According to the latest data from Springboard, in the week leading up to Black Friday, footfall across UK retail destinations rose by +2% from the week before.
But this increase was driven wholly by shopping centres (+6.5%) and retail parks (+4.9%), while footfall in high streets declined by -1.5%.
Footfall strengthened significantly on Black Friday itself, increasing from the week before by +17.9% in shopping centres and by +11.4% in retail parks. However, in high streets on Black Friday, footfall declined from the week before by -0.5%: the first drop since Black Friday started in the UK. In the eight previous years recorded by Springboard, high street footfall on Black Friday rose from the week before by an average of +17.3%. In 2019 it rose by +25% and even during lockdown last year it was +11.7% higher on Black Friday than the week before.
Springboard said: ‘The impact of home working and the lack of tourism is clear. Pre-Covid in 2019, footfall in central London and regional cities rose on Black Friday from the week before by +23.7% and +29.6% – and by +32.3% in historic towns. This year the rises were just +2.3% in central London, +0.5% in regional cities and +1.2% in historic towns.
‘The adverse weather on Saturday compounded the impact on footfall in high streets with a decline of -14.5% from the week before on that one day versus a rise of +3.5% in retail parks – which are convenient to reach by car – and +1.1% in shopping centres, which are largely enclosed and therefore offer protection from the elements.’
Footfall now stands at -17% lower than the 2019 level – a widening of the gap from the week before when it stood at -12.4% from 2019 – but more than double the level in 2020 (+102.1%)
Springboard insights director Diane Wehrle commented: “There were some strong gains in footfall in UK retail destinations last week – the week of Black Friday. However, all of the uplift came from shopping centres and retail parks. The overall result for the week leading up to and including Black Friday weekend was dampened by a far weaker footfall performance in high streets than anticipated, and a drop in high street footfall on Black Friday itself for the first time in history.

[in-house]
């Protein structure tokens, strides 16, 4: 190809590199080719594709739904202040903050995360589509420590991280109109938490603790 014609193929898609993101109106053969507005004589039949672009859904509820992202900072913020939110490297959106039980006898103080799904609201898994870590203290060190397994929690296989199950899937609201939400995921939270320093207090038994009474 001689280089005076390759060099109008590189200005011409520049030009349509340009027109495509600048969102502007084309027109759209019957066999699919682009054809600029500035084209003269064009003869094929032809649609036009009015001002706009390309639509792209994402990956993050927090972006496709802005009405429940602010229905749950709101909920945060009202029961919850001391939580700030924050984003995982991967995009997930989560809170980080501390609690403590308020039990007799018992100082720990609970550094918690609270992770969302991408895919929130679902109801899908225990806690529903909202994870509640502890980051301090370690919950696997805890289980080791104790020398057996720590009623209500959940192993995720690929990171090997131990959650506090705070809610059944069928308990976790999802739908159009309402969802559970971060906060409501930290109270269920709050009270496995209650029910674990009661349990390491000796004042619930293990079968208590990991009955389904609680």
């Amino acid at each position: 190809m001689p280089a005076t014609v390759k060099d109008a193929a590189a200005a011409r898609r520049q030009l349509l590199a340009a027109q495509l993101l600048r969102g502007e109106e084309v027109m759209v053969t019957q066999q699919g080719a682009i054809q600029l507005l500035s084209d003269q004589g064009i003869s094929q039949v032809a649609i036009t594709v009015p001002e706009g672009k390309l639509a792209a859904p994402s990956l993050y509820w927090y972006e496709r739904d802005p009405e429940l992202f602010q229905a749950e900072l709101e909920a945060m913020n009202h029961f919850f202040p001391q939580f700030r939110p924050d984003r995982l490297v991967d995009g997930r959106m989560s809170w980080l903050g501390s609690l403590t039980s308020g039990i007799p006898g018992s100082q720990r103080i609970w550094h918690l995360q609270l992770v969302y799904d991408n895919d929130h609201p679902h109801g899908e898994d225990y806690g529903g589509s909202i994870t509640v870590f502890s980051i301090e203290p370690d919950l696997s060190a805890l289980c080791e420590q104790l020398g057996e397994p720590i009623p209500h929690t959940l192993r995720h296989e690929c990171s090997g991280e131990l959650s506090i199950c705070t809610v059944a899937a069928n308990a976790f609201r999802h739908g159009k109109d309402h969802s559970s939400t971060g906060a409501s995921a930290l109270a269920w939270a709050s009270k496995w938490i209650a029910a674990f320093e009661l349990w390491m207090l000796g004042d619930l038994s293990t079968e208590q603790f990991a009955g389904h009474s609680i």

“Three factors sit behind this. Firstly, the large proportion of office employees continuing to work from home meant that rather than visiting high street stores during the working day on Black Friday, it was easier to head out to shopping centres and retail parks.
“Secondly, a reduction in overseas visitors in the UK has resulted in far fewer leisure shoppers who on Black Friday would typically head to central London, large city centres and towns attractive to tourists such as historic and coastal towns.
“The third factor was the adverse weather on Saturday, which acted as a severe deterrent to shoppers in making trips to towns and cities. However, despite these challenges, the more substantial retail offer in larger towns and cities appealed to high street shoppers more than smaller towns.”
Springboard records more than 159 million footfall counts per week at 3,600 counting points in 1,300 shopping locations in England, Northern Ireland, Scotland and Wales.